Working Outside: Making it Work for You

An oldie but a goodie: this post was originally published on 11/19/15.

Feeling a little down sitting at your desk? Or is the stress of the day making you irritable and overwhelmed? The remedy may be closer than you think – a short stint outside could be just what the doctor ordered!

In 2005, Richard Louv coined the phrase “nature deficit disorder” to describe the feelings of anxiety and depression that many people feel when they spend too little time outside. There’s a reason we all fondly remember recess from our childhood – taking a brief break from the hard chairs and florescent lights of our offices and classrooms can make a huge difference in our health and mood. This beneficial time outside is something adult Americans are largely missing. Read on to discover the health benefits of taking your work outside, as well as some tips on how to make working outside possible and productive.


The College of Medicine Health Sciences Campus has plenty of greenspace to take advantage of!

Benefits of Working Outside

The health benefits of getting outside during your workday are well documented. According to research by the University of Rochester, getting outside can increase people’s overall sense of wellbeing and vitality. Harvard physician Eva M. Selhub explains that some of these health benefits can be attributed to the fact that spending time in nature stimulates the reward neurons in your brain. This reward response turns off the chemical response to stress in your brain, which means you have lower cortisol levels, lower heart rate and blood pressure, and improved immune response.

Besides the health benefits of lowered stress, sunlight also helps your body produce some health-supporting chemicals. The vitamin D production that sunlight stimulates in your body supports your immune function, helping you ward off minor illnesses. This vitamin D production is also shown to increase fat metabolism, which means that getting outside is not only good for your immune system and heart, but also good for your waistline! Sunlight also helps your body produce nitric oxide, a compound that helps lower blood pressure.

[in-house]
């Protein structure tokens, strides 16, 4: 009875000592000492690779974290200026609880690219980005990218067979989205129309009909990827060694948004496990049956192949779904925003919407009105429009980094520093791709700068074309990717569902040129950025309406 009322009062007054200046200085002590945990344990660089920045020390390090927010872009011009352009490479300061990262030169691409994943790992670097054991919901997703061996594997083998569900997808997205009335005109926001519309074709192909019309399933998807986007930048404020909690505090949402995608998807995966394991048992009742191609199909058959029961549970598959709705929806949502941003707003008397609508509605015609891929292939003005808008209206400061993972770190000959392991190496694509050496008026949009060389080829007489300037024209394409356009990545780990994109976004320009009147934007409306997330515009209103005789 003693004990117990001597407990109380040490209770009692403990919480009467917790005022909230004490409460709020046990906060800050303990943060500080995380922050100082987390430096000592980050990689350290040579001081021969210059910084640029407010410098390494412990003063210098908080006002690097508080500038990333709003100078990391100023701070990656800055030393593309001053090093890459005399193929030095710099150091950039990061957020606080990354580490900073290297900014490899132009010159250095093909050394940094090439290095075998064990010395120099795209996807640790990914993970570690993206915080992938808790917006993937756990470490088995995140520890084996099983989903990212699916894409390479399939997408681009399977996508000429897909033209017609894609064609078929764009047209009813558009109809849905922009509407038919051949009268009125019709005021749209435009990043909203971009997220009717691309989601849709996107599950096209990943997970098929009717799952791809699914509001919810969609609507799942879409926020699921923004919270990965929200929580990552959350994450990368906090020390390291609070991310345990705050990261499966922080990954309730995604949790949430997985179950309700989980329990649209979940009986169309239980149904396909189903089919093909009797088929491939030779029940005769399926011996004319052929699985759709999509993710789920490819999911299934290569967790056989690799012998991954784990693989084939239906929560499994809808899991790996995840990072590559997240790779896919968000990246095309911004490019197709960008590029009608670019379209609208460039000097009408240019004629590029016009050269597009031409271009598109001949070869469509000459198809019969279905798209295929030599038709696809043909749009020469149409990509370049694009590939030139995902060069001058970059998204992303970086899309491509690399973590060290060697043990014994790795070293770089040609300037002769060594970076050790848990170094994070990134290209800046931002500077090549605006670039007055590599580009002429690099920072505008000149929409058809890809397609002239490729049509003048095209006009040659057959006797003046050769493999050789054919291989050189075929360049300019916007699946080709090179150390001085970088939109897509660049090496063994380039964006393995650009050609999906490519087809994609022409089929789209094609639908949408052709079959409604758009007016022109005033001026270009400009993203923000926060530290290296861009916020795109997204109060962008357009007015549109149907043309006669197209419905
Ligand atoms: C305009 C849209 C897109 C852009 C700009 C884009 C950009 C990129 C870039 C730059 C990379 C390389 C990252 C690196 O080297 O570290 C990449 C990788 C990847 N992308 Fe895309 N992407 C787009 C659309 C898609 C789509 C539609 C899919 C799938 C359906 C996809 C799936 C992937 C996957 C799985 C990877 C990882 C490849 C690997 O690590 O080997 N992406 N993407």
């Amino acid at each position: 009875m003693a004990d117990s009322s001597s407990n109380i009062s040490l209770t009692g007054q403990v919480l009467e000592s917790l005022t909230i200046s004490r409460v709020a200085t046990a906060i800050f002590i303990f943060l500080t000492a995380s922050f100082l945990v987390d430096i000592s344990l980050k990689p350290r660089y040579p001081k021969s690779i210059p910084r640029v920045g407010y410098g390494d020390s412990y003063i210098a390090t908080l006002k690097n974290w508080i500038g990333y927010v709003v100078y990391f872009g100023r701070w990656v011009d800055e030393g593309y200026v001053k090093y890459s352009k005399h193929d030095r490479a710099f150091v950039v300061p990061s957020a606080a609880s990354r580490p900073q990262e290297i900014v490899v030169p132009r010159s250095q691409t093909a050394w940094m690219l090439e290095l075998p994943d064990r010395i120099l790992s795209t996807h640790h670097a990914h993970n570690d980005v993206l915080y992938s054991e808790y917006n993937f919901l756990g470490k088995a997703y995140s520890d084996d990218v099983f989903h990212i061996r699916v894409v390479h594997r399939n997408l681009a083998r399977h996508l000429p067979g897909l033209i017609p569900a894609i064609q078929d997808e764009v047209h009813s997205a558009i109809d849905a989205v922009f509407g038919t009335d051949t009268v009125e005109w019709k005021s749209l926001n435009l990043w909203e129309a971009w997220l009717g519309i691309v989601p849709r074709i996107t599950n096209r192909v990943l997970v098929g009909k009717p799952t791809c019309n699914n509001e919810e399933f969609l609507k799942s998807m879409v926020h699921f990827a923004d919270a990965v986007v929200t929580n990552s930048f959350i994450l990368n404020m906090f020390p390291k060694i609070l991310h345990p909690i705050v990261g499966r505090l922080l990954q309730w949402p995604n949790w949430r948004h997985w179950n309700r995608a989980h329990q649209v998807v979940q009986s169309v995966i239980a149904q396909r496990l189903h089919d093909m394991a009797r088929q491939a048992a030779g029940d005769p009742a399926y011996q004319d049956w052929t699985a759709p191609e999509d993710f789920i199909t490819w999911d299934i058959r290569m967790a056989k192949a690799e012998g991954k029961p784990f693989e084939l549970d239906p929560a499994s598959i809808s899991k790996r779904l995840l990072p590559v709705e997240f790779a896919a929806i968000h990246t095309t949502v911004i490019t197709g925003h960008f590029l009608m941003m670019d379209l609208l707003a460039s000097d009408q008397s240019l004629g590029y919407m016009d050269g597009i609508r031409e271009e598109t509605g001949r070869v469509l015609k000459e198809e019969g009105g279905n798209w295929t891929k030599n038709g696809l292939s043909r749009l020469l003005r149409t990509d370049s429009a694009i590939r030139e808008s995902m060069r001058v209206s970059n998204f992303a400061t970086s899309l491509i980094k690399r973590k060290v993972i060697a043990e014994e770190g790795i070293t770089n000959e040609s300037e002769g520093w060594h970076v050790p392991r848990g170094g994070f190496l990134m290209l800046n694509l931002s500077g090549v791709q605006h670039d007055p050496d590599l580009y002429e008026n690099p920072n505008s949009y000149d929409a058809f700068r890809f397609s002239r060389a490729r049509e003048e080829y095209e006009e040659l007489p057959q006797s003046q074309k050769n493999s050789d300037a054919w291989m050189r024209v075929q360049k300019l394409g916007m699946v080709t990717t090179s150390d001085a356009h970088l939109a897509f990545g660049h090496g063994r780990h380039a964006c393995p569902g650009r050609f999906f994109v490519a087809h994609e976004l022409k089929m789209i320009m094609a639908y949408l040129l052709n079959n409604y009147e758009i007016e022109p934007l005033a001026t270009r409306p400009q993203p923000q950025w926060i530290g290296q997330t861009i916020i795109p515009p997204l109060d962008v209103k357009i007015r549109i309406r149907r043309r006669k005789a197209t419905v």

Working and studying outside can help improve both your physical and mental health.

Getting outside during your workday can also improve your cognitive function. Research from the University of Michigan has found that interacting with nature for an hour can improve memory and attention by 20 percent. Getting outside can also result in greater creativity and productivity and reduced mental fatigue. Plus, the UVB exposure you get from sunlight helps regulate melatonin which improves your mood and energy levels.

Make Working Outside Work for You

The Harriet F. Ginsburg Health Sciences Library has plenty of resources to help you and your team have a comfortable and productive experience while working outside. Here are some tips for making working outdoors work for you:

  1. Get mobile

Mobile technology has made working from anywhere possible. The Health Sciences Library has plenty of laptops and iPads available for checkout that make working from anywhere on our beautiful campus a breeze. Plus, with all the online journals, databases, and ebooks available on the library website, getting high-quality research on the lawn is no problem. Just make sure you charge up your devices before heading out!

  1. Get comfortable

You can kick back and relax in one of the lounge chairs available for checkout at the library. These chairs make it easy and comfortable for you to set up an outside workspace where you can reap all the benefits of the natural sunlight and nature views available on campus.

Working outside offers benefits for the whole team!

Working outside offers benefits for the whole team!

  1. Get social

What’s better than taking quiet time outside to get your own work done? Getting your whole team involved! The library has 12 lounge chairs available for check out – perfect for an outside staff meeting. This is a great way for your whole team to de-stress and re-energize, all while profiting from the increased productivity gained from time in nature. Alternatively, you could try organizing walking meetings around the grounds. Getting outside during your work day can take some out-of-the-box thinking, but it’s well worth the effort.


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